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A case of Galloway-Mowat syndrome with novel compound heterozygous variants in the WDR4 gene
Journal of Genetic Medicine 2020;17:97-101
Published online December 31, 2020;  https://doi.org/10.5734/JGM.2020.17.2.97
© 2020 Korean Society of Medical Genetics and Genomics.

Hamin Kim, Hyunjoo Lee*, and Young-Mock Lee

Department of Pediatrics, Gangnam Severance Hospital, Yonsei University College of Medicine, Seoul, Korea
Hyunjoo Lee, M.D., Ph.D. https://orcid.org/0000-0002-1432-0449
Department of Pediatrics, Gangnam Severance Hospital, Yonsei University College of Medicine, 211 Eonju-ro, Gangnam-gu, Seoul 06273, Korea.
Tel: +82-2-2019-3350, Fax: +82-2-2019-4881, E-mail: genejoo@yuhs.ac
Received September 15, 2020; Revised October 28, 2020; Accepted October 29, 2020.
cc This is an open-access article distributed under the terms of the Creative Commons Attribution Non-Commercial License (http://creativecommons.org/licenses/by-nc/4.0/) which permits unrestricted non-commercial use, distribution, and reproduction in any medium, provided the original work is properly cited.
Abstract
The combination of central nervous system abnormalities and renal impairment is a notable characteristic of GallowayMowat syndrome (GAMOS), a disease which often accompanies microcephaly, developmental delay, and nephrotic syndrome. Many subtypes exist having various phenotypes and genotypes, and many genetic causes are still being identified. An 18-month-old boy first visited our clinic for seizure, delayed development, and microcephaly. During follow-up visits he developed proteinuria and nephrotic syndrome at the age of 6. Nephrotic syndrome became refractory to treatment. These phenotypes were suggestive of GAMOS. Next generation sequencing was performed for genetic analysis and revealed novel compound heterozygous variants in the WDR4 gene: c.494G>A (p.Arg165Gln) and c.540C>G (p.Ile180Met). This is the first case in Korea of GAMOS involving the WDR4 gene.
Keywords : Galloway-Mowat syndrome, Microcephaly, Growth retardation, Cerebellar diseases, Nephrotic syndrome, WDR4
Introduction

Galloway-Mowat syndrome (GAMOS) is a disease first reported in 1968, defined by a spectrum of neurodevelopmental anomalies and renal-glomerular disease [1]. Clinically, the syndrome is characterized by central nervous system (CNS) abnormalities such as microcephaly, developmental delay, seizures, and cerebellar atrophy. Renal features include proteinuria and nephrotic syndrome with variable age of onset, which are often refractory to treatment [2].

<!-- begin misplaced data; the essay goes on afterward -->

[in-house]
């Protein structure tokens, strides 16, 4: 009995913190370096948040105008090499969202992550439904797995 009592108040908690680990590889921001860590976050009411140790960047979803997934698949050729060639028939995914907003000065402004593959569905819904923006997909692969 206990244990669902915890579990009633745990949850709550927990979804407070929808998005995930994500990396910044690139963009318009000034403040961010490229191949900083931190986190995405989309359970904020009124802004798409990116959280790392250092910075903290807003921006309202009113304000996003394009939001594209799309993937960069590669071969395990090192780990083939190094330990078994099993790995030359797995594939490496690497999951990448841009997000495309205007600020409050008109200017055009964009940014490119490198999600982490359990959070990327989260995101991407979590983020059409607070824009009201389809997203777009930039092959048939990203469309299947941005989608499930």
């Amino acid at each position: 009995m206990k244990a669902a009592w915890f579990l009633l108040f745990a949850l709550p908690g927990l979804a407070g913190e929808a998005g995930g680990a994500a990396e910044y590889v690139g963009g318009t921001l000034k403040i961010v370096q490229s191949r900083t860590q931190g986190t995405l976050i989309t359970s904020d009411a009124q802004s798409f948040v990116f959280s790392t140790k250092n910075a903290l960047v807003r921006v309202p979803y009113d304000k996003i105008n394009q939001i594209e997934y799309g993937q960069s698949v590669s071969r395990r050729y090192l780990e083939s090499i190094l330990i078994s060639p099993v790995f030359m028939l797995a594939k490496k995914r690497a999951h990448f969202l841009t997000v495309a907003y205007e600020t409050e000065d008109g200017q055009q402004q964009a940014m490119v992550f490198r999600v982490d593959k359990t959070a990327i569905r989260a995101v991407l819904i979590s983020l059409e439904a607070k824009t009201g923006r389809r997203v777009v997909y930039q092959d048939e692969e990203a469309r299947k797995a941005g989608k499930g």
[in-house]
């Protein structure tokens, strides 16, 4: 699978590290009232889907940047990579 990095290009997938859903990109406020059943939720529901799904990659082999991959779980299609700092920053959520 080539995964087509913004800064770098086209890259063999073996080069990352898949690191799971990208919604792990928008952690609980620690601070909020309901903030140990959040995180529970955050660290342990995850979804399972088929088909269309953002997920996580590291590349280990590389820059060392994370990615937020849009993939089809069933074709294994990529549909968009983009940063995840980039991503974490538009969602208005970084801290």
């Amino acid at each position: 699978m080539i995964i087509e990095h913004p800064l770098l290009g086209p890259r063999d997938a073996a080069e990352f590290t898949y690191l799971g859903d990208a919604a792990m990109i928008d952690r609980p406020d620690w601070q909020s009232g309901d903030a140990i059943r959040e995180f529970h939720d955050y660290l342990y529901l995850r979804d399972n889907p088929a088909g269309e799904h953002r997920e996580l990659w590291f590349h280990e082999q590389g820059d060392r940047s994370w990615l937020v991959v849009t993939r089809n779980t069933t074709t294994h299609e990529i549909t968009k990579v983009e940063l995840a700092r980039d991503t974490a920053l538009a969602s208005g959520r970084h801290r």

It is a phenotypically and genetically heterogenous disease, with subtypes 1 to 8 discovered so far [3]. Variants in the gene WDR73 were first identified in 2014, leading to the definition of subtype GAMOS1 [2]. In 2017, additional variants in LAGE3, OSGEP, TP53RK, and TRPKB were discovered as the genetic causes of GAMOS syndromes 2-5, respectively [4]. In 2018, Braun et al. [5] first reported the homozygous variants in the gene WDR4 as the cause of GAMOS6 (MIM 618347) in a case of an Indian family with neurologic and renal abnormalities. Previously, two cases in 2015 and 2018, respectively, reported WDR4 gene variants causing microcephaly and growth retardation, but neither exhibited renal features, which is one of the important clinical features of GAMOS [5,6]. Thus, up to date, only one case has been reported with WDR4 as the cause of GAMOS6 [5].

Here we report the first case in Korea of GAMOS6 with novel compound heterozygous WDR4 gene variants responsible for its cause.

Case

The patient was the second child of non-consanguineous parents. He was delivered by cesarean section weighing 1,420 g due to premature rupture of membrane at 30 weeks’ gestation. He was hospitalized in the neonatal intensive care unit for 50 days due to apnea. Craniosynostosis was present at birth. He presented bilateral cryptorchidism and micropenis and had orchiopexy at 15 months. He showed severe developmental delays. He has achieved full head control at 10 months and rolled over at 11months. He could sit down with support at 20months. At 18 months, first seizure occurred, but electroencephalographies showed no remarkable findings.